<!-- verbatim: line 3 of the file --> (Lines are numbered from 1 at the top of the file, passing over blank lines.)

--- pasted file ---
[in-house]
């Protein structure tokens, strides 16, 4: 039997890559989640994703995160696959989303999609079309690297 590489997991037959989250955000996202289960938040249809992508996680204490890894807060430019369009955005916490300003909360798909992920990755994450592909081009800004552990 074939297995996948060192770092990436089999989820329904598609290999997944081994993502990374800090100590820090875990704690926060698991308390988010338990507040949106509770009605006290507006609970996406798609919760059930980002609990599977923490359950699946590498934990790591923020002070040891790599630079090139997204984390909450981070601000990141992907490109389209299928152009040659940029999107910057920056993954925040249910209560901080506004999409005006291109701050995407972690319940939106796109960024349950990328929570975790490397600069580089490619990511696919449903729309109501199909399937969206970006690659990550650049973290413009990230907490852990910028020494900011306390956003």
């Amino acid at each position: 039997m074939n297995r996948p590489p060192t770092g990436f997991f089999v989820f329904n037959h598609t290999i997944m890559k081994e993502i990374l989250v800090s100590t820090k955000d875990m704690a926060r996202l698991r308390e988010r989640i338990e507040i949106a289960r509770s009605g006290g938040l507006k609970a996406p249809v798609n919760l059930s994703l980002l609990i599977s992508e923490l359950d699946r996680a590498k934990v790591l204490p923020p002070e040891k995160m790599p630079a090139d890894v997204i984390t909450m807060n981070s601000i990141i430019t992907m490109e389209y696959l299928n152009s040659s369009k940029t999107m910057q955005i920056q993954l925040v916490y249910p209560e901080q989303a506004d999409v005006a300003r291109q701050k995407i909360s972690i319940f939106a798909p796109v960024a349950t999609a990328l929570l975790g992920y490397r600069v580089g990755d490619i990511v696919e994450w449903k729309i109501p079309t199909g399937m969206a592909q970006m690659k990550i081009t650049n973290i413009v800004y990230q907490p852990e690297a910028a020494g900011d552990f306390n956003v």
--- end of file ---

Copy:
């Amino acid at each position: 039997m074939n297995r996948p590489p060192t770092g990436f997991f089999v989820f329904n037959h598609t290999i997944m890559k081994e993502i990374l989250v800090s100590t820090k955000d875990m704690a926060r996202l698991r308390e988010r989640i338990e507040i949106a289960r509770s009605g006290g938040l507006k609970a996406p249809v798609n919760l059930s994703l980002l609990i599977s992508e923490l359950d699946r996680a590498k934990v790591l204490p923020p002070e040891k995160m790599p630079a090139d890894v997204i984390t909450m807060n981070s601000i990141i430019t992907m490109e389209y696959l299928n152009s040659s369009k940029t999107m910057q955005i920056q993954l925040v916490y249910p209560e901080q989303a506004d999409v005006a300003r291109q701050k995407i909360s972690i319940f939106a798909p796109v960024a349950t999609a990328l929570l975790g992920y490397r600069v580089g990755d490619i990511v696919e994450w449903k729309i109501p079309t199909g399937m969206a592909q970006m690659k990550i081009t650049n973290i413009v800004y990230q907490p852990e690297a910028a020494g900011d552990f306390n956003v």